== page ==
The next dramatic event in the world of gold versus international crisis was in 1962 when the Cuban Missile Crisis triggered record demand for gold on the London market. Central banks utilized price suppression through the selling of reserves in a policy called “The Gold Pool”. You will find that this kind of price manipulation through selling is common when a price spike is not necessarily the idea of central banks. Such manipulation only works today as long as paper ETF markets and the physical markets remain coupled together. A large enough crisis has the power to break the paper to a physical relationship, and physical markets then determine the price as the rush to safety accelerates.
Free market pricing of precious metals tends to have a short life span as central banks reassert their control of the market. Collecting profits during these windows is essential, and having a sense of timing is key.
In 1968, The Gold Pool was ended just as the Vietnam War was becoming an international breaking point and the Hong Kong Flu pandemic swept through multiple countries, killing over 1 million people. The Hong Kong Flu had a death rate of only 0.5%; compare that to the “official” death rate of the coronavirus at 2.2% (which is likely much higher than China is admitting to). At this time, gold saw a jump in price of around 22% and a high volume of central bank gold trading. That said, from that moment moving forward, central bank reserves began to slowly decline.
This trend has suddenly reversed in the past decade.
During the recession and inflationary crisis of 1978-1980, gold skyrocketed again, jumping 29% in 1978, 120% in 1979, and 29% again in 1980. During the crash of 1987, gold jumped 24%.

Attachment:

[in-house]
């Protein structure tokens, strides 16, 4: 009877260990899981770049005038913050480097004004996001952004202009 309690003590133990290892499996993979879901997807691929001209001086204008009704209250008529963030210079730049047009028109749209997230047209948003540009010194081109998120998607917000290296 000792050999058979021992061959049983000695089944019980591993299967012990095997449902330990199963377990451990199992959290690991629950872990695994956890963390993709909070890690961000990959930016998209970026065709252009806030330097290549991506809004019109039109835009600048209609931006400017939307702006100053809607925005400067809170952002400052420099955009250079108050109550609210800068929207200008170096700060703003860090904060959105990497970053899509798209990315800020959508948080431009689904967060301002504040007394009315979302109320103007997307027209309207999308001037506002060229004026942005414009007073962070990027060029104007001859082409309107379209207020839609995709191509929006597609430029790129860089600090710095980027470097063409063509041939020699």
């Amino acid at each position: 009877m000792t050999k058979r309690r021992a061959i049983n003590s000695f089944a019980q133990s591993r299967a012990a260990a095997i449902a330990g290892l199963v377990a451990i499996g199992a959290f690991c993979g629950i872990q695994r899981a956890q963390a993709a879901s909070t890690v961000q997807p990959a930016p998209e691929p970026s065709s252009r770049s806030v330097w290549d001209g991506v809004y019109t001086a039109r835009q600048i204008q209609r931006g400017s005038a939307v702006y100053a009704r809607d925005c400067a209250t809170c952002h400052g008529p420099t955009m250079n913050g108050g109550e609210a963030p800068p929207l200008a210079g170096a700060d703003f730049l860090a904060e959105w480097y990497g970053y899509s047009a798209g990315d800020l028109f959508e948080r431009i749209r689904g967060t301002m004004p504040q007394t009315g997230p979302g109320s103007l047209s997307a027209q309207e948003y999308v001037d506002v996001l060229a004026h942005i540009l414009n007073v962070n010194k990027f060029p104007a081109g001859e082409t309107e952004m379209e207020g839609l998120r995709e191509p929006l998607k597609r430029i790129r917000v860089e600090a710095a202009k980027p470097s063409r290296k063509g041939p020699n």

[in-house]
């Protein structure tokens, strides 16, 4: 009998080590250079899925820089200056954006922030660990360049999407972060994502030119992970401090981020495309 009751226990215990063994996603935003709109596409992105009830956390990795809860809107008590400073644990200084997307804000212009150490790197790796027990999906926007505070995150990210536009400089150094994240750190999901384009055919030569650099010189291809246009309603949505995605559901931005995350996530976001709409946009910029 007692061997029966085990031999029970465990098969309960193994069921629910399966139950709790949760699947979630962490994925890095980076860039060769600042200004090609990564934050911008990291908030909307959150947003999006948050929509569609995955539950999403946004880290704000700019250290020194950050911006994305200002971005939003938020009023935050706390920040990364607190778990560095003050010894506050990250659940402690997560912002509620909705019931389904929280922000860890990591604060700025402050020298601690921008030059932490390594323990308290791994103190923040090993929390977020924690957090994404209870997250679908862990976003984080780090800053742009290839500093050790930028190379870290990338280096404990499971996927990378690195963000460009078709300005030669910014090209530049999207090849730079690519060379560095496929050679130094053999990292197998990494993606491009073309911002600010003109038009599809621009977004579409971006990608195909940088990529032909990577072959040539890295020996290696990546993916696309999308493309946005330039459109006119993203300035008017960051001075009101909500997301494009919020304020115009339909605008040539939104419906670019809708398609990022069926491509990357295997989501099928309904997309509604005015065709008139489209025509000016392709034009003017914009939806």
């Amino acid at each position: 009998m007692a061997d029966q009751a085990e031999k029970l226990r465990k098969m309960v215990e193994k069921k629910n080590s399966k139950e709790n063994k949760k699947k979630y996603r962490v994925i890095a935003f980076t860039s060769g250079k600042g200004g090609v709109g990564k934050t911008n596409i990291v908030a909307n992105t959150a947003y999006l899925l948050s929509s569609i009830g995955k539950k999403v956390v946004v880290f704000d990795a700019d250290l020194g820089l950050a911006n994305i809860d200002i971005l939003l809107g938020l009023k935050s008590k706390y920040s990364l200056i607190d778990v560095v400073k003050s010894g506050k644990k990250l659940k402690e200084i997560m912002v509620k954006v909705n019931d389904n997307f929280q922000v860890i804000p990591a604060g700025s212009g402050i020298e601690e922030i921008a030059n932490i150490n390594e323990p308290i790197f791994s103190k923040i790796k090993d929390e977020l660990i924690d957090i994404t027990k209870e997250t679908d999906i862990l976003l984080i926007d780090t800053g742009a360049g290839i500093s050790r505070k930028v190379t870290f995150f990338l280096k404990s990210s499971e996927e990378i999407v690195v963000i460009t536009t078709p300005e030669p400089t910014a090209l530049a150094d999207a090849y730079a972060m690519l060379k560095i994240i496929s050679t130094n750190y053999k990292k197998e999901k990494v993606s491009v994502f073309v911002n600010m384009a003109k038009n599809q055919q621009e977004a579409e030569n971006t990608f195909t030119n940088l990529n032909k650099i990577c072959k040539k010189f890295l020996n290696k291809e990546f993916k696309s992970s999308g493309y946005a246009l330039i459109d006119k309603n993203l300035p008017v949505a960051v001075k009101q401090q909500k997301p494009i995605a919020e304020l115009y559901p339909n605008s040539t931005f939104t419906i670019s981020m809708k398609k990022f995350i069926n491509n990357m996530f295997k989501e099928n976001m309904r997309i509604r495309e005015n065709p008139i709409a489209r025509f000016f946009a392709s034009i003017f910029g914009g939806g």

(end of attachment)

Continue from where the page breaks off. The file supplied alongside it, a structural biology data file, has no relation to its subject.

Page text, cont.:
Another gold rally struck from 2002 to 2003, just after the collapse of the Dot Com Bubble, rising over 40% as the U.S. went to war with both Afghanistan and Iraq. It was also around this time that central banks began amassing gold reserves once again, but primarily among eastern nations like China and Russia. This gold buying spree has only expanded in recent years, with banks buying more gold in 2018 than they have in over five decades.
The next major gold market rally, triggered from 2009 to 2012, is well remembered by most of us. Prices jumped around 70% in total during the onset of the credit crash. This rally was thought to be thoroughly stifled by bank manipulation and many mainstream “experts” declared that gold would be dropping back well below $1,000 an ounce. In fact, these same experts have been predicting that gold would plunge below $1,000 every year for the past 7 years, and yet it has not.
Why? Again, because central banks are buying exponentially, and because the global economic system has been in a constant state of distress since the crash of 2008. Gold prices are not going to drop back to pre-crisis levels when our economy is perpetually unstable and none of the problems from 2008 have been fixed.
As the Federal Reserve began raising interest rates and cutting its balance sheet over the past couple of years, the mainstream economic media was certain that gold would plummet, but what they did not understand was the nature of gold during a crisis. As the Fed tightened liquidity into economic weakness, volatility returned with a vengeance to markets, fundamentals like manufacturing and real GDP began to plummet, and like clockwork, gold began to rocket upwards again.
Gold rallied from $1,200 in September of 2018 to nearly $1,600 in the span of a year, and central banks are continuing to buy regardless of the price increases. They seem to know something that most of us only suspect…
With the historic trends displayed plainly here, it is easy to predict what will happen next. The coronavirus outbreak is about to be labeled an official pandemic. The Fed’s repo market stimulus has failed to quell liquidity issues within the U.S. banking system, U.S. corporate debt and consumer debt is at all-time highs, the UK has just left the European Union with a No Deal Brexit (as I predicted they would in March of last year), and the U.S. is initiating a troop buildup in the Middle East to surround Iran. Not since World War I have we seen so many crisis events happening simultaneously.
It only makes sense that gold will once again become the premier asset for defending your savings. Remember, central banks are stockpiling the precious metal for a reason.